More than 1000 people converged on Montpelier Wednesday to oppose proposed cuts to mental health and disability programs.
They buttonholed lawmakers and the media in the Statehouse cafeteria and hallways, testified before a joint House and Senate panel and stood more than 1000 strong on the barely cleared walkways around the Capitol steps for a noontime rally.
Their message was simple: "No more cuts." People with a wide spectrum of disabilities, their caregivers, parents, loved ones and advocates implored lawmakers not to balance the $176 million budget deficit on the backs of those who have shouldered cuts in each of the past four years.
Gov. Peter Shumlin has recommended cutting $44 million from the Agency of Human Services in order to balance the budget. Of that, a total of $15 million would be cut from the agencies that provide mental health and developmental services (when you include state and federal cuts). With more federal cuts looming from Congress, individuals with disabilities who testified were visibly anxious and scared about the potential loss of key supports enabling them to live mostly independent lives.
"I'm here to ask you not to cut my day-program services," said Robert Emmons, who testified before the House Human Services Committee and Senate Health and Welfare Committee during an hourlong hearing. "I work every day at American Flatbread. If I lost the program I would lose my transportation, and I would be stuck at home doing nothing and I wouldn't be able to earn any money. I would also have nothing to do and I might get into trouble and end up where I don't want to be."
Before he was able to access daily support services, Emmons said he struggled with taking his medications and getting outside of his home. That's since changed. "I like being independent and on my own, but I like someone being there when I need it," Emmons said. "We need not to take two steps backward, but move forward."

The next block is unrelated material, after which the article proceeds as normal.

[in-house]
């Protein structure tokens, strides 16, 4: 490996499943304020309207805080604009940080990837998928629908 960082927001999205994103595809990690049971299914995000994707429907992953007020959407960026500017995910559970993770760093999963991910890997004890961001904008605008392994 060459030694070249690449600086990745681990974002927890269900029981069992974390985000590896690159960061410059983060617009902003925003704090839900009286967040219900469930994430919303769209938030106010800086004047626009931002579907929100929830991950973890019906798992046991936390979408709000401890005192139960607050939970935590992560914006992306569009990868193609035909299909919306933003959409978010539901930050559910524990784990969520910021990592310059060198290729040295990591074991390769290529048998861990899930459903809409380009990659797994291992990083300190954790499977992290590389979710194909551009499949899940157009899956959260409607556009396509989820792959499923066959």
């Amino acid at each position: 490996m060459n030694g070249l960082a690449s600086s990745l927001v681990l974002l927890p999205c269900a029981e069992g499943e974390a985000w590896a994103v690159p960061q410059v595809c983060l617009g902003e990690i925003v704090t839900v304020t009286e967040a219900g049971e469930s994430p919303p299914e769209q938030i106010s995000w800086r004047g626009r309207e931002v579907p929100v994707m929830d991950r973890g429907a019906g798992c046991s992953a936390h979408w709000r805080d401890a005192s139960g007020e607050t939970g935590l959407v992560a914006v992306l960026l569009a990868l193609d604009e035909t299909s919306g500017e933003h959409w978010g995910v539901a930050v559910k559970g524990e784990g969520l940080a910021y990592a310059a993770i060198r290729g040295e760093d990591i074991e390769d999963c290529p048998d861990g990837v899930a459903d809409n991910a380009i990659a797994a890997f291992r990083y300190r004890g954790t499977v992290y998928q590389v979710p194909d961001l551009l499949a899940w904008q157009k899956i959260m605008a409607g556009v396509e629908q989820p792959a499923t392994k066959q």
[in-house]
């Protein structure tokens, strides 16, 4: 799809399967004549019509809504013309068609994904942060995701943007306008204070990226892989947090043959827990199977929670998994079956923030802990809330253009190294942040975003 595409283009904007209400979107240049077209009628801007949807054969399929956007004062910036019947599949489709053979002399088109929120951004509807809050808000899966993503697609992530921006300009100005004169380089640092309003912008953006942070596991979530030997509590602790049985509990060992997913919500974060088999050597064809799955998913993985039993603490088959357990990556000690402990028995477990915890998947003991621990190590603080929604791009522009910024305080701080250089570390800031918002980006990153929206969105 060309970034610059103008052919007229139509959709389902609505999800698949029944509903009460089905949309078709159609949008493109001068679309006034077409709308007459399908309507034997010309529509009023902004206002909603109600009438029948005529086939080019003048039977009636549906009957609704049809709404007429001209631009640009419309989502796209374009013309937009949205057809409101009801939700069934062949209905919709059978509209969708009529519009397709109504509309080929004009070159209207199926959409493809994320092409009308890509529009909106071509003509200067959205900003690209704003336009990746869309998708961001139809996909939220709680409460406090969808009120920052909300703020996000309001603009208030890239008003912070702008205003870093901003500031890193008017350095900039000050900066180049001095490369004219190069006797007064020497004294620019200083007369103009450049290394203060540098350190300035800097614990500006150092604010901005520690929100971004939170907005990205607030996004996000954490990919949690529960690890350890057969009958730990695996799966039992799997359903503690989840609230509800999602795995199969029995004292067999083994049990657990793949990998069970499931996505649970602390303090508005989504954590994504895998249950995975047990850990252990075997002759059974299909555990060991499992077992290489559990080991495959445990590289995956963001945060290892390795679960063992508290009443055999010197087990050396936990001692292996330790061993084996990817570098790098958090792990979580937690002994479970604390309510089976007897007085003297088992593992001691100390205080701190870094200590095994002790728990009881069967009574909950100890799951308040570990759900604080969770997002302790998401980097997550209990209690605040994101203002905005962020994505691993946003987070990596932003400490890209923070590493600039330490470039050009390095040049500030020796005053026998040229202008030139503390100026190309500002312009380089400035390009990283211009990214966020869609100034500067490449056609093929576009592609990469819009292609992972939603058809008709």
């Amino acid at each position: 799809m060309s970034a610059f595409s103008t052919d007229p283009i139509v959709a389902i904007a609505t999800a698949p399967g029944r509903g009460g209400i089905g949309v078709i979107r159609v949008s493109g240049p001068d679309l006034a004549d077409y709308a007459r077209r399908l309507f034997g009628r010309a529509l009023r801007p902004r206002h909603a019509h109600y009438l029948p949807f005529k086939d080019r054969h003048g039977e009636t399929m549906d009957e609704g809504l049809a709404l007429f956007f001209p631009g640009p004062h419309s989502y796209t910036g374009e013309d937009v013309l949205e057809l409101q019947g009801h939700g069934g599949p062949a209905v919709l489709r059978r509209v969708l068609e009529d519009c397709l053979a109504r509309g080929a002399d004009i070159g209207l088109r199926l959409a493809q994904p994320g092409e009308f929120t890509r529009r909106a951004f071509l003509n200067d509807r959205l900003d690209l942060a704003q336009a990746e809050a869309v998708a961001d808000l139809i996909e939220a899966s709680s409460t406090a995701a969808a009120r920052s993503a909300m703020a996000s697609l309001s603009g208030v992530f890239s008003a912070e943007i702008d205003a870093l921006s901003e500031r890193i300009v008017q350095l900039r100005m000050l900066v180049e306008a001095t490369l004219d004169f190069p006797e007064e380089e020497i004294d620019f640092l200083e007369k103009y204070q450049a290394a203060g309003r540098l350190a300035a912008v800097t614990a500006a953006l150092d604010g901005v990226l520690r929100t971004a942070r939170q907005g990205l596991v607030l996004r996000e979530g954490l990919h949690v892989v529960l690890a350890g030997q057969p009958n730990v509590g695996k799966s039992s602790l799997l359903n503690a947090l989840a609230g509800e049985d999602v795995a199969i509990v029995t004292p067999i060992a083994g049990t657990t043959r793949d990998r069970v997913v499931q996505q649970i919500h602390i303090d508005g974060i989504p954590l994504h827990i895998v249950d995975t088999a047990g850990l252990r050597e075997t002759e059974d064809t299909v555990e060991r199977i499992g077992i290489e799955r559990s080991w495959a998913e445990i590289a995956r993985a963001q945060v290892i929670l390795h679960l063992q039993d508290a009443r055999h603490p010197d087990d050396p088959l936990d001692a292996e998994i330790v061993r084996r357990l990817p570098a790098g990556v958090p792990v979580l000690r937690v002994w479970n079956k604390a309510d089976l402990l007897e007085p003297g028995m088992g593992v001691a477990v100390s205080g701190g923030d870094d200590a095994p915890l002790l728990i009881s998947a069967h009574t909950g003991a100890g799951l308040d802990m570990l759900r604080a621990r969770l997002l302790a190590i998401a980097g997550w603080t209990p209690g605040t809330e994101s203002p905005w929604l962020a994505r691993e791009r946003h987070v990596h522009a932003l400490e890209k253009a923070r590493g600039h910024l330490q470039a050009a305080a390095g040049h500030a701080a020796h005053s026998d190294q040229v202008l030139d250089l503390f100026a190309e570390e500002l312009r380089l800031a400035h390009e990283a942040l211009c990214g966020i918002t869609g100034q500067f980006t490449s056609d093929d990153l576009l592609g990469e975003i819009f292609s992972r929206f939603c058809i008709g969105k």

Nicole LeBlanc of Green Mountain Self Advocates said this fourth consecutive year of budget cuts to the state's mental health system could seriously jeopardize Vermont's previous gains, keeping people out of institutions such as the Brandon Training School and the Vermont State Hospital.
"Last year, the candidates for governor said they would not leave people with disabilities by the side of the road, but when you cut agencies, this does leave them on the side of the road. There are $15 million in cuts proposed for [the Department of Aging and Independent Living]," said LeBlanc. "We are headed back to the days of institutionalization and segregation by making these deep cuts. Do not balance the budget on the back of people with disabilities. Please raise taxes!"
Shumlin, who held his weekly press conference six miles away from the large rally, was unmoved by the crowd's plea to seek cuts elsewhere or raise taxes on wealthier Vermonters, even if just temporarily until the budget crisis subsides. He also defended his budget, saying it won't harm the most vulnerable in society.
"The money is just not there," said Shumlin. "We put together a budget that makes tough cuts without balancing the budget on the backs of the most vulnerable Vermonters."
Shumlin again rejected calls from within his own party to raise taxes, or surcharges, on the very wealthy, noting that Vermonters' "appetite for spending" just isn't there in the face of a weak economy and large budget deficit.
Speaker Shap Smith (D-Morrisville) and President Pro Tem John Campbell (D-Windsor) did address the throngs outside the Statehouse during the rally.
Neither offered much hope that they could stop the brunt of the budget cuts from falling on human services.
"We have a difficult road ahead of us," said Smith, noting that any previous notions of federal help had vanished with the new Congress. "We are heading into a different and difficult climate and we need to work together, to support each other. That's not a message I like to give. It's not a message I like to hear, quite frankly. As we take this journey together, we need to keep an open dialogue and trust each other."
Smith promised their voices were heard, and he wanted to assure the crowd that lawmakers will take their pleas to heart. But he stopped short of saying that lawmakers could craft a budget completely to their liking.
"I will not make promises I can't keep," said Smith, who noted he wasn't criticizing any other politician for making such promises to the group. That generated laughter in the crowd.
"We will work to address many of the concerns you have raised today," Smith added.